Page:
• Canada is particularly strict about allowing visitors in who have a criminal history. Even a DUI from years ago could limit your access. You’ll need special permission to enter.

Helmet Laws

Everyone should wear a helmet while snowmobiling in Maine, but the law requires anyone under 18 to wear a helmet while operating a vehicle. Again, rental companies could have rules requiring all drivers and passengers, regardless of age, to wear helmets.

Snowmobiling Long Lake--St. Agatha
Snowmobiling Long Lake | photo via cnyexx

Where to Stay When Snowmobiling in Maine

Snowmobiling in Maine is offered in tandem with the support of businesses and communities. This map shows the regions where restaurants, accommodations, and equipment are available statewide.

In The County, Katahdin Region, Moosehead Lake, Rangeley, and other snowmobiling destinations, many rentals and resorts are right along the ITS. You can literally wake up, hop on the snowmobile, and hit the trails!

Once you connect with the local snowmobile club, you’ll be amazed at how many public meals and group rides are offered throughout the season.

Top Snowmobiling in Maine Outfitters

It can be intimidating to try snowmobiling for the first time, and that’s where the group tours and outfitter-focused lodging can really help you acclimate and enjoy your time.

Here are a few of our favorites:

You can also check the trail conditions before your trip to see which areas of the state have the most snow.


Encountering Wildlife While Snowmobiling in Maine

The snowmobile trails in Maine take you through the deep woods and mountains where moose and deer hang out. These animals always have the “right of way,” and you should give them plenty of space to move along.

You certainly don’t want to draw unwanted attention from a moose because they run up to 35 miles an hour, even in snow.

Another bonus of booking a guided snowmobile tour is that the tour guides know the best places to spot a moose if you’d like.

The 5 Best Snowmobile Trails in Maine

When conditions are right, any trail is going to be epic. At the same time, some of them definitely stand out among the 14,000 miles of trails in Maine.

Moose Loop Trail

This 166-mile journey around Moosehead Lake goes through Greenville, Rockwood, and Seaboomook. You can take a side trail to the B-52 Crash Site near Maine’s 100-Mile Wilderness.

Katahdin Loop Trail

Tackle 105 miles around the base of Maine’s highest peak, Mount Katahdin. Riders will get scenic views from above and below, with one part of the trail at 1,300 feet above sea level. A side trail to Gaunlet Falls is well worth it too.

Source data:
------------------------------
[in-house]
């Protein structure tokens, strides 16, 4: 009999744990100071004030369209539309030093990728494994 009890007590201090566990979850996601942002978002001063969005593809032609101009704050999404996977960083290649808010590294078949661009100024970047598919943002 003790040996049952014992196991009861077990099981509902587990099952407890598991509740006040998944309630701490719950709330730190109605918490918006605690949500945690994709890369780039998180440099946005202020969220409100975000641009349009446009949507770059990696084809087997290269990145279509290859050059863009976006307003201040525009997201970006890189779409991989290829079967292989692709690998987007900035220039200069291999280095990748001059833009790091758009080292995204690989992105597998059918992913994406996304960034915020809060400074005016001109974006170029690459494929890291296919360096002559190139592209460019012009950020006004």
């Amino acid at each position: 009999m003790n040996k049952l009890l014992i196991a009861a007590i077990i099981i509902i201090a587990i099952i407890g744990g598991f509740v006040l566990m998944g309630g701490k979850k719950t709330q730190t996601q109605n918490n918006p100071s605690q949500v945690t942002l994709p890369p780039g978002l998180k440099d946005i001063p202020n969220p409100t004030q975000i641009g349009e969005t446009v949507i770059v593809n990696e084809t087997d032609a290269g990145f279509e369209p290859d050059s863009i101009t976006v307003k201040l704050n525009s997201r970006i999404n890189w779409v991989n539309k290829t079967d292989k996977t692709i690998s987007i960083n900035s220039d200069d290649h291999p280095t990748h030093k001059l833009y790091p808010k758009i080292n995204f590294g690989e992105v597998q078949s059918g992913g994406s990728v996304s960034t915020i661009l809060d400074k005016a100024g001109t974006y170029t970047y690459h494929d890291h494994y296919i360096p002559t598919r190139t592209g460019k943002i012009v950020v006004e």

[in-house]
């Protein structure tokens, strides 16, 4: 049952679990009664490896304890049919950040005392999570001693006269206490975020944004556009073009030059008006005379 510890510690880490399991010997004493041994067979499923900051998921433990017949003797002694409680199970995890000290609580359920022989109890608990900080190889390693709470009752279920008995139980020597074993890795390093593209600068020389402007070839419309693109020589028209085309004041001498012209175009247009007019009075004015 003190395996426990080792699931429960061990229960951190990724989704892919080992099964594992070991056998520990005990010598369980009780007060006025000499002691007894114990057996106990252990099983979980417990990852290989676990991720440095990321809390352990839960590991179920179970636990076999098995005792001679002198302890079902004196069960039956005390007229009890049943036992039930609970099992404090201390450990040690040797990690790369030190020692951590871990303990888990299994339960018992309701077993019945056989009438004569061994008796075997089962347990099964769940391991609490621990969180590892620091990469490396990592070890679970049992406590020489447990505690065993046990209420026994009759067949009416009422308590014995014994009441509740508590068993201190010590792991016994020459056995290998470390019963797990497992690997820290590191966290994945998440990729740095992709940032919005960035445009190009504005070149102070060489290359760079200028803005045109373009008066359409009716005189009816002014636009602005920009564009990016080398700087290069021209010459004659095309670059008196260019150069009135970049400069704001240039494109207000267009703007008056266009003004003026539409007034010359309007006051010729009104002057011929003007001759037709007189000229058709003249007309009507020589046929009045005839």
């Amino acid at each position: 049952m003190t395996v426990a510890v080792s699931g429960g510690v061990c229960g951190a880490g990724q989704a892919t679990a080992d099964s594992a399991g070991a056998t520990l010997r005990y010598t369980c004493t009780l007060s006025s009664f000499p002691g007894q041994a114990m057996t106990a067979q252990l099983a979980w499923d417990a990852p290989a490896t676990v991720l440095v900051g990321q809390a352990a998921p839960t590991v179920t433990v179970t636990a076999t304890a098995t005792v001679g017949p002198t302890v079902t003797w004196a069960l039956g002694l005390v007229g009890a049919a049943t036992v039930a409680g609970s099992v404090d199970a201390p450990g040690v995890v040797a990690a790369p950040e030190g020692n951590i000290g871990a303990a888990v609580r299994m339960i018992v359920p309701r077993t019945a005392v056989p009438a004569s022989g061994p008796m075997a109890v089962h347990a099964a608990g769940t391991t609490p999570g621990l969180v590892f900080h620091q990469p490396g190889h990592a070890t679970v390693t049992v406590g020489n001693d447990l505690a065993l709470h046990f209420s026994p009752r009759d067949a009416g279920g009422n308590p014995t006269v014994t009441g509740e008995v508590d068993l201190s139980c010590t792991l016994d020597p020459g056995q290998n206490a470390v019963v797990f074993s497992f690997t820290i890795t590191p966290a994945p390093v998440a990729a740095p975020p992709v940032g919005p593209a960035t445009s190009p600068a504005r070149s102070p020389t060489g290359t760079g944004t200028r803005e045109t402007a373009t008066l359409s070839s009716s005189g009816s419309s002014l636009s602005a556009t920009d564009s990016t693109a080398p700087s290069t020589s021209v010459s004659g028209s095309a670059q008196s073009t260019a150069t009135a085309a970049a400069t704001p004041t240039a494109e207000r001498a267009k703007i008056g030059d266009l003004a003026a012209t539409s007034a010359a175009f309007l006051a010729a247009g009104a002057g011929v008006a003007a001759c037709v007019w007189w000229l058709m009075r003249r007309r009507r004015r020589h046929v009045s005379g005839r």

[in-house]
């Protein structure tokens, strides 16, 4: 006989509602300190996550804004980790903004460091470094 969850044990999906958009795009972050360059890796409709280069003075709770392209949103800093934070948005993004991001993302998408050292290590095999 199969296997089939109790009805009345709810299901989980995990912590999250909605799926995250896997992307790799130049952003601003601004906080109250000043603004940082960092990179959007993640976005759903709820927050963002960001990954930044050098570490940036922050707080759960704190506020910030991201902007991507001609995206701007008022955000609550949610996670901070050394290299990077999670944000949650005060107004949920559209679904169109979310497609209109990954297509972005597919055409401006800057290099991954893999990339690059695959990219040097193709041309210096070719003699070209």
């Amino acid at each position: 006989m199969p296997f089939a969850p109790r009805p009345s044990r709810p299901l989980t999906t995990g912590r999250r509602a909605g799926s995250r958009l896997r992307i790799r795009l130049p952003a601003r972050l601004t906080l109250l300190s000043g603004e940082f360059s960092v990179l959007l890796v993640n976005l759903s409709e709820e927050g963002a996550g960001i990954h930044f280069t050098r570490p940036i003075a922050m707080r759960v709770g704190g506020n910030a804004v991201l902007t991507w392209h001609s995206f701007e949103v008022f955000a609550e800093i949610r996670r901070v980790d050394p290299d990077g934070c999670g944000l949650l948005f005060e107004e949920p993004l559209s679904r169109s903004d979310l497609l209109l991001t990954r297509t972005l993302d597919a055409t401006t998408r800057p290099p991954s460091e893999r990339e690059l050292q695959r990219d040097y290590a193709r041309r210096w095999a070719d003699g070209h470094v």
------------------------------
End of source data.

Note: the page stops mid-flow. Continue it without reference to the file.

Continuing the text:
Black Fly Loop

More than 200 miles span around the Rangeley region, passing through Stratton and Phillips. Side trails include an option to summit East Kennebago Mountain at 3,500 feet. You can see other destinations and a mileage chart from the Rangeley Snowmobile Club.

Snodeo in Rangeley: An epic snowmobile trip to the Rangeley region includes attending during the annual Snodeo celebrating every aspect of winter.

Kennebec River Loop

At just 55 miles roundtrip, this trail is great for beginners. It offers stunning views of several mountains, including Sugarloaf. It’s an easy side trip to see Moxie Falls, Maine’s tallest waterfall.

You can make this trip longer by taking the 70-mile roundtrip adventure to Grand Falls, spanning the Dead River.

Coburn Mountain

Coburn Mountain is the most epic, elevated, and adventurous snowmobile trail in Maine. This is the highest elevation for a groomed trail in Maine (3,717 feet), thanks to the Coburn Summit Riders.

Beginners should not consider this trail unless they go with a trusted guide.

Mount Kineo-Moosehead Lake
Mount Kineo | photo via saralynpreston

Things to Know About Snowmobiling in Maine

We need to share a few other Maine snowmobiling practices with you before you head out on the trails.

Trails can close anytime if there’s a private landowner issue or dispute. It’s another reason why it’s important to check with snowmobile clubs in the region.

Trail groomers report conditions throughout each week; a trail closure can happen due to a lack of snow, dangerous elements, or other hazards. ALWAYS ABIDE BY TRAIL CLOSURE SIGNS.

Do NOT snowmobile alone in Maine. You will have limited cell phone service, and many of the trails are remote enough that you won’t have anyone to help you.

Always fill out a trail notification form before you go and give it to a loved one or snowmobile club member. This will help in the event you get lost or injured. Be clear about when you expect to return.

DO NOT SKIMP ON WINTER CLOTHING. The trails require certain fabrics, boots, and waterproof layers to keep you safe in the extreme cold Maine experiences each winter.

Not one of the 14,000 miles of snowmobile trails in Maine goes over a body of water. You should never cross water unless you are sure it’s frozen enough to carry you and your snowmobile’s weight. When in doubt, avoid the water.

Savoring the Snowmobile Experience in Maine

Enough experts and information are available to allow everyone to experience the magic of winter snowmobiling in Maine. Use the resources available and always ask as many questions as needed for a safe trip.

Snowmobiling in Maine is truly a way to capture the magic of the season, and it will make you fall in love with another layer of Maine’s wilderness. So bundle up, be careful, and enjoy the winter majesty of Maine.

Similar Posts

One Comment

  1. Hi I got on this site to see if there is a fee to ride snowmobiles in Maine other then the registration fee and there’s no info on that

Leave a Reply

Your email address will not be published. Required fields are marked *